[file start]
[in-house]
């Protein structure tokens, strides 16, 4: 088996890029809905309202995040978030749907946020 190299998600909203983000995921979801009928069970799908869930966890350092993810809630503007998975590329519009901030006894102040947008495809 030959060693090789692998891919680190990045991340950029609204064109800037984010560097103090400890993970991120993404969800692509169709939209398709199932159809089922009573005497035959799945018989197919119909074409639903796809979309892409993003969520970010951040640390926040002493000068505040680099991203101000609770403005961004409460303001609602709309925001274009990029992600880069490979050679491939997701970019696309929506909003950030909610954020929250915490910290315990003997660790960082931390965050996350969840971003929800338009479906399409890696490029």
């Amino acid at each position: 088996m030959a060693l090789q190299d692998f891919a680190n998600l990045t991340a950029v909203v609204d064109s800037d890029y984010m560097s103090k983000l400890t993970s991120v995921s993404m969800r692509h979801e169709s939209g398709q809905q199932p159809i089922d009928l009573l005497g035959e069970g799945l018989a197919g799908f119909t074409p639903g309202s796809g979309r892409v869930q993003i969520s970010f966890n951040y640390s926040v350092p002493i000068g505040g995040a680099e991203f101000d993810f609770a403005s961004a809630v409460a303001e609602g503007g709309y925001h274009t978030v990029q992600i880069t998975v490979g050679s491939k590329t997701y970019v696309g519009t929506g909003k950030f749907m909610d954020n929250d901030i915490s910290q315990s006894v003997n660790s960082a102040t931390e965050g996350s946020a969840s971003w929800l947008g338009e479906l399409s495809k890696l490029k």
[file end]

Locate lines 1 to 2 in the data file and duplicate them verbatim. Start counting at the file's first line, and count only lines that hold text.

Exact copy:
[in-house]
């Protein structure tokens, strides 16, 4: 088996890029809905309202995040978030749907946020 190299998600909203983000995921979801009928069970799908869930966890350092993810809630503007998975590329519009901030006894102040947008495809 030959060693090789692998891919680190990045991340950029609204064109800037984010560097103090400890993970991120993404969800692509169709939209398709199932159809089922009573005497035959799945018989197919119909074409639903796809979309892409993003969520970010951040640390926040002493000068505040680099991203101000609770403005961004409460303001609602709309925001274009990029992600880069490979050679491939997701970019696309929506909003950030909610954020929250915490910290315990003997660790960082931390965050996350969840971003929800338009479906399409890696490029």